“Most assumed that the means of Russian pressure on Ukraine would be economic and perhaps an energy cutoff,” not military action, Steven Pifer, a former U.S. ambassador to Ukraine and a senior fellow at the Brookings Institution, told The Daily Beast.
That’s not what happened. Russia seized the Crimea region of Ukraine and then backed Russian-speaking rebels in eastern Ukraine with weapons, training, and elite Russian troops.
“They are seeking a Cold War sphere of influence,” explained a third defense official, referring to Russia.
Russia’s ascent, among top U.S. military generals, as the top threat to the U.S. began with a widely circulated classified briefing born out of Russia’s 2014 annexation of Crimea, the defense official told The Daily Beast. It was February 2014, and Russian forces had entered Crimea and installed a pro-Russian government. A month later, the Black Sea peninsula had seceded, and Russia successfully redrew the region’s map, all while dismissing international norms.
Like their counterparts in the Middle East caught off guard by ISIS’s capture of the Iraqi city of Mosul, U.S. commanders for Europe hastily began preparing a brief about the Russian threat. Soon, the intelligence community, the Pentagon, and the State Department added their input. And one four-star after another got the brief that Russia was a growing threat.
With each Russian move—its incursion into eastern Ukraine, its president’s bellicose rhetoric, its violations of cease-fire negotiations—the military updated its brief, each time raising its assessment of the Russian threat.
In February 2014, the U.S. Air Force deployed 12 A-10 Thunderbolt II aircraft and approximately 300 airmen to train alongside their NATO counterparts. That spring, the Army deployed a company of troops to each of the Baltic states and Poland. Military equipment followed.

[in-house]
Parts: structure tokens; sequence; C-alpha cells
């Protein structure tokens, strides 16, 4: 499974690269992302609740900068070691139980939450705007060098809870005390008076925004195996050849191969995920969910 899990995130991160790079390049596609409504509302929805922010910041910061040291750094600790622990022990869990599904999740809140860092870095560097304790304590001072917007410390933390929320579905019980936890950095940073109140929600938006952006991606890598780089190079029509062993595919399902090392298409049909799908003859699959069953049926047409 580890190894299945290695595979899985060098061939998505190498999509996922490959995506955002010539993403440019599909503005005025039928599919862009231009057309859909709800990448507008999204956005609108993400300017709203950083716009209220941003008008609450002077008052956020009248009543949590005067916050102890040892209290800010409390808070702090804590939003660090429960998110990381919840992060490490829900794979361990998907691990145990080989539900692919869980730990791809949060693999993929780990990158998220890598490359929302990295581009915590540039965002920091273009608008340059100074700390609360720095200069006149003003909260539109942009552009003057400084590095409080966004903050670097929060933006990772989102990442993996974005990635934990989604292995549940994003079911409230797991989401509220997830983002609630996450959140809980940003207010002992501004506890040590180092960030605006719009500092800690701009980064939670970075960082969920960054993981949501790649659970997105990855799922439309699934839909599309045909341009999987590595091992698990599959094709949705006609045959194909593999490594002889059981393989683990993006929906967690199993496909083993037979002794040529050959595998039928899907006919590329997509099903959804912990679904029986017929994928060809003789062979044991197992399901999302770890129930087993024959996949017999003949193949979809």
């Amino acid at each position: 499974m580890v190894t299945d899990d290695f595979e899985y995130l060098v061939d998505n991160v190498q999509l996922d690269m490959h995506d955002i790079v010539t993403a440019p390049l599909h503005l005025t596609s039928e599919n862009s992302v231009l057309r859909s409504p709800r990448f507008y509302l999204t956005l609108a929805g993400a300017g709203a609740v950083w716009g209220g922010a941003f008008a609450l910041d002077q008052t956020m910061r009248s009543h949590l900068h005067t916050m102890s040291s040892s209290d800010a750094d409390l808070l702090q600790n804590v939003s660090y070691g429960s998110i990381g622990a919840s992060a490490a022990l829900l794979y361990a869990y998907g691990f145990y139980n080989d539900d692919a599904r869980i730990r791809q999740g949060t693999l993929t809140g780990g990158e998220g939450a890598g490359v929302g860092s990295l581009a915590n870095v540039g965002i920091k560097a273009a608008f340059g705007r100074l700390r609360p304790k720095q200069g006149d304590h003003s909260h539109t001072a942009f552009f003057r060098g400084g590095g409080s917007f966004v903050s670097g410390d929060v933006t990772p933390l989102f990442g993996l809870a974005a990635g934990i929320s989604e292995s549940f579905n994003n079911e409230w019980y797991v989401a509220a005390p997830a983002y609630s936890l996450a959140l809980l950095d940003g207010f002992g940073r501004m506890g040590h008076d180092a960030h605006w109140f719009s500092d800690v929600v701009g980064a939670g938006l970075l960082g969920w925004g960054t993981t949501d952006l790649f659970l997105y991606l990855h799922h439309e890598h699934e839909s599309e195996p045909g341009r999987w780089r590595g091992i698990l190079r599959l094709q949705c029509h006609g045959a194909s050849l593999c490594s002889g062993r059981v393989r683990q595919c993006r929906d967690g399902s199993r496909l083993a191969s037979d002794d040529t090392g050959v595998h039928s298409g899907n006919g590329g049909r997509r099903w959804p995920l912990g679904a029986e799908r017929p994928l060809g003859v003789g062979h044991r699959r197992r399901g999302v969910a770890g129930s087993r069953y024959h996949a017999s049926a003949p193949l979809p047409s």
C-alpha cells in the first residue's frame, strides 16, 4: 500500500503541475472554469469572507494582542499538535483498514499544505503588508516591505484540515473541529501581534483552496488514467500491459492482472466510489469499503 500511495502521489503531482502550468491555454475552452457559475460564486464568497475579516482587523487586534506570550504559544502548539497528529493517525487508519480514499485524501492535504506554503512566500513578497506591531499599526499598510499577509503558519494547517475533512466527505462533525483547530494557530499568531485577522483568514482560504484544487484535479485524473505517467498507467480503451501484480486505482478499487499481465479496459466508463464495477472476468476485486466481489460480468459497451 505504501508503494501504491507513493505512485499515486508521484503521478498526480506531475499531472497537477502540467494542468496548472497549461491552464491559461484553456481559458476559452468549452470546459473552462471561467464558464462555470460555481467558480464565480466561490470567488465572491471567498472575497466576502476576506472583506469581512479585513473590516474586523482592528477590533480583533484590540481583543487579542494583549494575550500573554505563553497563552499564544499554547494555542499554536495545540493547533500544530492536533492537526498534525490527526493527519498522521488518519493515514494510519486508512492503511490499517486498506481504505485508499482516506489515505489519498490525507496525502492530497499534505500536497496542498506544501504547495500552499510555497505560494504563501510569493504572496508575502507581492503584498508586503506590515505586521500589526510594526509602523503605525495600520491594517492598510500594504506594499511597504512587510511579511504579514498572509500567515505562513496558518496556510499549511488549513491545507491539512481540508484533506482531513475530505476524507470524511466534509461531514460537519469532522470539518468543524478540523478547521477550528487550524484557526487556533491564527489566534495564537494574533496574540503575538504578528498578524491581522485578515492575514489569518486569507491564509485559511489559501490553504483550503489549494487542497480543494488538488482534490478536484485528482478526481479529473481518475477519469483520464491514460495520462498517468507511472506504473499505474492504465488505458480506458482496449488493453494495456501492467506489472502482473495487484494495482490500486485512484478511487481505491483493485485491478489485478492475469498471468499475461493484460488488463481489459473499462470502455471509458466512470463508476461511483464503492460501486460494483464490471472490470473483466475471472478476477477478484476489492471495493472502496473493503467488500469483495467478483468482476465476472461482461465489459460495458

But it was the publication of Russia’s revised military doctrine at the end of 2014 that raised the threat from a regional matter to a global one. Not only did the document list NATO as the top threat to Russia, it also claimed for Moscow “the right to use nuclear weapons…in a case of an aggression against her with conventional weapons that would put in danger the very existence of the state.” In other words: a nuclear first strike.
The publicly pro-nuclear position—combined with Russia’s new investment in strategic weapons and advanced satellites, Moscow’s new willingness to deploy its nuclear-capable bombers, and the Kremlin leaders’ loose talk about using that nuclear arsenal—began to worry the Pentagon brass deeply.
“At DOD, we deal in worst-case scenarios,” the senior defense official said, using an acronym for the Department of Defense. “And now we’ve got this guy [Putin] deciding whether to launch? It’s a little bit scary.”
Compounding the concerns was a growing belief that Russia was the United States’ most sophisticated adversary online—even more so than China’s hackers, who recently made off with the personal information of tens of millions of government employees and their families. “I worry, frankly, more about the Russians, who are a lot more subtle and a lot more sophisticated about purloining our information,” Director of National Intelligence James Clapper told Congress.
Russia’s sophistication in the war of ideas—with a global machine in the RT network and a small army of Twitter trolls—only added to the sense of a worldwide face-off.